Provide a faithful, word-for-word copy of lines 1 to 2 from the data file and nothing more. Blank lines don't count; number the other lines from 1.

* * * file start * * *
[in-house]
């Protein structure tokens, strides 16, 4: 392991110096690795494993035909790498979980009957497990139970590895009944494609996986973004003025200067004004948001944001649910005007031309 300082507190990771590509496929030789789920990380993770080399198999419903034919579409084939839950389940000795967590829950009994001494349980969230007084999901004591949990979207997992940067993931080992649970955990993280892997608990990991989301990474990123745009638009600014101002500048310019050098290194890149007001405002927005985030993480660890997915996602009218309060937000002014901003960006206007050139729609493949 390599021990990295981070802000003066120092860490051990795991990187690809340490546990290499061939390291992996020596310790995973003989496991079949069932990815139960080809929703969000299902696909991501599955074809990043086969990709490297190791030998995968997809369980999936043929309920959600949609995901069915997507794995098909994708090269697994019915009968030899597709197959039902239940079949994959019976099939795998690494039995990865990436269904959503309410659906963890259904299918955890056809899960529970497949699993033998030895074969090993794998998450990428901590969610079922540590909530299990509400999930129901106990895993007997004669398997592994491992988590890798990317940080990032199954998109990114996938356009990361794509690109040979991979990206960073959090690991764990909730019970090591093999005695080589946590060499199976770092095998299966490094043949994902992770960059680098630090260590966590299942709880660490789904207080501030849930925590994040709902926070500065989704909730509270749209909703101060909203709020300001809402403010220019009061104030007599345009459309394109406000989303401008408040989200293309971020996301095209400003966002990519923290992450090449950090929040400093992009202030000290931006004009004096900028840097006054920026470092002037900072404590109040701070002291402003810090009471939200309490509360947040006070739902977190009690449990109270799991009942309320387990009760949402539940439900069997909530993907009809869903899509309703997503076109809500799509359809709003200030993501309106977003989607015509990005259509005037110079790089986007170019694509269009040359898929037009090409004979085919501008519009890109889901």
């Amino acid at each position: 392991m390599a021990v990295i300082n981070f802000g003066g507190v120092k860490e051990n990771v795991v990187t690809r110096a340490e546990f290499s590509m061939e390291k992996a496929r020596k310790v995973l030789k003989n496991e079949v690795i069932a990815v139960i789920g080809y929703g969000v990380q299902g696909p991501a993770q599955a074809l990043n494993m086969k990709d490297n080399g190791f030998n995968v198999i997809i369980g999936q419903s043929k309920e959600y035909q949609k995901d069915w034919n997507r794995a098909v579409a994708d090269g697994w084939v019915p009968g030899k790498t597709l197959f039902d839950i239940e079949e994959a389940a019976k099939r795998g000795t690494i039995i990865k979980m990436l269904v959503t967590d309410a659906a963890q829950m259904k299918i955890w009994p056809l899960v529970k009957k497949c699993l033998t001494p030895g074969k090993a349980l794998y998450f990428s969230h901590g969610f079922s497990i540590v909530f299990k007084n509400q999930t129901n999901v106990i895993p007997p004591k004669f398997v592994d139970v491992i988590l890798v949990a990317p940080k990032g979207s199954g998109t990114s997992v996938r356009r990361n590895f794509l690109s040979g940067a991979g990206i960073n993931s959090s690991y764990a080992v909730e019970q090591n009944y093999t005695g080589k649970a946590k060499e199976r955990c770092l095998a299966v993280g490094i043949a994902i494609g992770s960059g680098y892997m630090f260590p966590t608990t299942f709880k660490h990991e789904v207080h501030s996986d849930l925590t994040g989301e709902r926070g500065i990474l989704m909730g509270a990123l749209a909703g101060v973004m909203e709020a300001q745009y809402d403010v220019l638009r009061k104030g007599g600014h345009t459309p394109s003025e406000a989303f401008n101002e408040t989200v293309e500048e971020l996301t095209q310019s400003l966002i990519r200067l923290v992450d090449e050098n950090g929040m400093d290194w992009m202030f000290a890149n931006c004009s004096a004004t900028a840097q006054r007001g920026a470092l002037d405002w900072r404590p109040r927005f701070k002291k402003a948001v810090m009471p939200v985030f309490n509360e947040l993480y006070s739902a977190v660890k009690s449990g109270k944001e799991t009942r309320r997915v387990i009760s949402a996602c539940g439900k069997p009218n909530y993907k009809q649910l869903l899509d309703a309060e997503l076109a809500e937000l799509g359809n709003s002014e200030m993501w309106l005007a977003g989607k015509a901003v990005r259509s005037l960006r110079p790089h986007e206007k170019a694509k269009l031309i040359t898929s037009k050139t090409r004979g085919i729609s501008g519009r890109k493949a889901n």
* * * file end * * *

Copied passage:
[in-house]
């Protein structure tokens, strides 16, 4: 392991110096690795494993035909790498979980009957497990139970590895009944494609996986973004003025200067004004948001944001649910005007031309 300082507190990771590509496929030789789920990380993770080399198999419903034919579409084939839950389940000795967590829950009994001494349980969230007084999901004591949990979207997992940067993931080992649970955990993280892997608990990991989301990474990123745009638009600014101002500048310019050098290194890149007001405002927005985030993480660890997915996602009218309060937000002014901003960006206007050139729609493949 390599021990990295981070802000003066120092860490051990795991990187690809340490546990290499061939390291992996020596310790995973003989496991079949069932990815139960080809929703969000299902696909991501599955074809990043086969990709490297190791030998995968997809369980999936043929309920959600949609995901069915997507794995098909994708090269697994019915009968030899597709197959039902239940079949994959019976099939795998690494039995990865990436269904959503309410659906963890259904299918955890056809899960529970497949699993033998030895074969090993794998998450990428901590969610079922540590909530299990509400999930129901106990895993007997004669398997592994491992988590890798990317940080990032199954998109990114996938356009990361794509690109040979991979990206960073959090690991764990909730019970090591093999005695080589946590060499199976770092095998299966490094043949994902992770960059680098630090260590966590299942709880660490789904207080501030849930925590994040709902926070500065989704909730509270749209909703101060909203709020300001809402403010220019009061104030007599345009459309394109406000989303401008408040989200293309971020996301095209400003966002990519923290992450090449950090929040400093992009202030000290931006004009004096900028840097006054920026470092002037900072404590109040701070002291402003810090009471939200309490509360947040006070739902977190009690449990109270799991009942309320387990009760949402539940439900069997909530993907009809869903899509309703997503076109809500799509359809709003200030993501309106977003989607015509990005259509005037110079790089986007170019694509269009040359898929037009090409004979085919501008519009890109889901």